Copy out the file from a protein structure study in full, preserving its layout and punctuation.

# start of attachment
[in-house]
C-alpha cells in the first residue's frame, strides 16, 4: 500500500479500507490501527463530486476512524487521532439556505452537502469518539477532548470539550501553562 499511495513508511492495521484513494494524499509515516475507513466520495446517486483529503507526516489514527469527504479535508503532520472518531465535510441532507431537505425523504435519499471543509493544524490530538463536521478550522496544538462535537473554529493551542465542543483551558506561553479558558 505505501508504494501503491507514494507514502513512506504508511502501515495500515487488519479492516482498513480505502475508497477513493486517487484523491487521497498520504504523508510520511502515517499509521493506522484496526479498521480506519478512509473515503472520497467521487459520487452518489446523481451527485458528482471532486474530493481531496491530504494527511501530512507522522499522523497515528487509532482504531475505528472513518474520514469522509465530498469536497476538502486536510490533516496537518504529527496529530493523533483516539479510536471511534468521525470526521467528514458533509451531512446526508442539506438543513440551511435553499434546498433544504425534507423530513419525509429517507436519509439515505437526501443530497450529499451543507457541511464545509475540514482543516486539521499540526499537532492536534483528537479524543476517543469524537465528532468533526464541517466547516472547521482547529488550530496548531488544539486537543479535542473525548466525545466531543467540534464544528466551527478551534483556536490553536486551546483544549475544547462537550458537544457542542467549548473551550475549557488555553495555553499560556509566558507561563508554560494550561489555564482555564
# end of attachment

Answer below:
[in-house]
C-alpha cells in the first residue's frame, strides 16, 4: 500500500479500507490501527463530486476512524487521532439556505452537502469518539477532548470539550501553562 499511495513508511492495521484513494494524499509515516475507513466520495446517486483529503507526516489514527469527504479535508503532520472518531465535510441532507431537505425523504435519499471543509493544524490530538463536521478550522496544538462535537473554529493551542465542543483551558506561553479558558 505505501508504494501503491507514494507514502513512506504508511502501515495500515487488519479492516482498513480505502475508497477513493486517487484523491487521497498520504504523508510520511502515517499509521493506522484496526479498521480506519478512509473515503472520497467521487459520487452518489446523481451527485458528482471532486474530493481531496491530504494527511501530512507522522499522523497515528487509532482504531475505528472513518474520514469522509465530498469536497476538502486536510490533516496537518504529527496529530493523533483516539479510536471511534468521525470526521467528514458533509451531512446526508442539506438543513440551511435553499434546498433544504425534507423530513419525509429517507436519509439515505437526501443530497450529499451543507457541511464545509475540514482543516486539521499540526499537532492536534483528537479524543476517543469524537465528532468533526464541517466547516472547521482547529488550530496548531488544539486537543479535542473525548466525545466531543467540534464544528466551527478551534483556536490553536486551546483544549475544547462537550458537544457542542467549548473551550475549557488555553495555553499560556509566558507561563508554560494550561489555564482555564